Gospel Reflection 6th Sunday in Ordinary Time – Cycle C – Luke Luke 6: 17. 20-26    

The Beatitudes can be seen as alien to the moral objectives of today’s world. We who seek money and power, and who centralise our life around what we can afford, can find the beatitudes jarring. We know that Jesus says those words, but what do they mean to us, exactly? Are we, for example, expected to carry on as we were before but act like Christians only on screen or at Church?

These questions are as pertinent to us now as they were 2000 years ago. We know that living as part-time Christians is not an option; not, anyway, by the standards of Christ himself. In fact, in order to carry out the message held within the Beatitudes we must live a completely new life. As the saying goes, out with the old, in with the new. The beatitudes tend to turn our understanding on it’s head. Suddenly, it is the weak who are strong and it is the poor who are wealthy. As it is said elsewhere, the last shall be first and the first shall be last. At the very least, this should be a sobering view for us Christians to take. It should inspire us to live as Christ taught and to cast aside the works of the world with all of its money and power and desire for strength; and instead take up the works of God which are for no worldly reward. As monks, we seek greater Communion with God, closer Union with our creator. This is our reward. And as Saint Paul puts it: we are ready for  the world’s praise or blame.

Much of what drives us in 2022 is based on image. How we will appear to others can seem more important than reality. We see this with fake Instagram accounts, fake followers, fake articles, and overblown personal stories on social media, with the many filters on our phone cameras and the lengths we go to in order to get more followers. This way of living has seeped into our consciousness. The way of Christ is a different way in which we are asked to be humble and selfless, not in a rose-tinted capacity but in a real way, a way that can hurt us, away that in some capacity mirrors Jesus’s walk to Calvary. Just like with our phone filters, it is very easy to sentimentalise Christianity. There is no evidence to suggest that Jesus was sentimental. His message went to the core of our being, and today in the beatitudes he is asking us for some of the humility that he has shown when he died for our sins.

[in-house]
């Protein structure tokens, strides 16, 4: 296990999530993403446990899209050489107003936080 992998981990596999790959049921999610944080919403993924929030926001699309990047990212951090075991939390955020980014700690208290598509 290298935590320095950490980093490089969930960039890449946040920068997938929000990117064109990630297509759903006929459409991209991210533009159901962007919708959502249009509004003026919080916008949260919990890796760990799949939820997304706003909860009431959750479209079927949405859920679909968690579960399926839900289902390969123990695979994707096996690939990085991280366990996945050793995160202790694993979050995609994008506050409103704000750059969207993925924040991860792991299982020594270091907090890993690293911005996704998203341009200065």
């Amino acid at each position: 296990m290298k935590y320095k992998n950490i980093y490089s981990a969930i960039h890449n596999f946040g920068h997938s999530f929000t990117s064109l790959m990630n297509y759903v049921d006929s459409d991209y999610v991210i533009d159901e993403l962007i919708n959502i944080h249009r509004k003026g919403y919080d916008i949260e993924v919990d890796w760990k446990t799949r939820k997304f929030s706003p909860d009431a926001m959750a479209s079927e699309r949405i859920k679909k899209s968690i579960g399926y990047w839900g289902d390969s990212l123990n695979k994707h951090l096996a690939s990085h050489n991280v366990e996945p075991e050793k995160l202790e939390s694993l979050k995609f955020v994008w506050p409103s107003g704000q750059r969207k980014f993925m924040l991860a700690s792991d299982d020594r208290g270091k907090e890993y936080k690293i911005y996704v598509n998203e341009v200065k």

We have been asked to reappraise where we are in our faith path. Where we go from here is anyone’s guess. But with the Gospels as our signposts we have a wonderful opportunity to grow as disciples of Jesus and live as though within the beatitudes. This may be a difficult thing to attain but it is also possible. Jesus, who is perfectly human as well as perfectly divine, proved this to us with his example.


The Lord be with you.
And with your spirit
A reading from the holy Gospel according to Luke 6: 17. 20-26
Glory to you, O Lord.

Jesus came down with the twelve and stopped at a piece of level ground where there was a large gathering of his disciples with a great crowd of people from all parts of Judaea and from Jerusalem and from the coastal region of Tyre and Sidon who had come to hear him and to be cured of their diseases.

Then fixing his eyes on his disciples he said:
‘How happy are you who are poor: yours is the kingdom of God.
Happy you who are hungry now: you shall be satisfied.
Happy you who weep now: you shall laugh.
Happy are you when people hate you, drive you out, abuse you, denounce your name as criminal, on account of the Son of Man. Rejoice when that day comes and dance for joy, for then your reward will be great in heaven. This was the way their ancestors treated the prophets.

‘But alas for you who are rich: you are having your consolation now.
Alas for you who have your fill now: you shall go hungry.
Alas for you who laugh now: you shall mourn and weep.
Alas for you when the world speaks well of you! This was the way their ancestors treated the false prophets.’

The Gospel of the Lord
Praise to you, Lord Jesus Christ.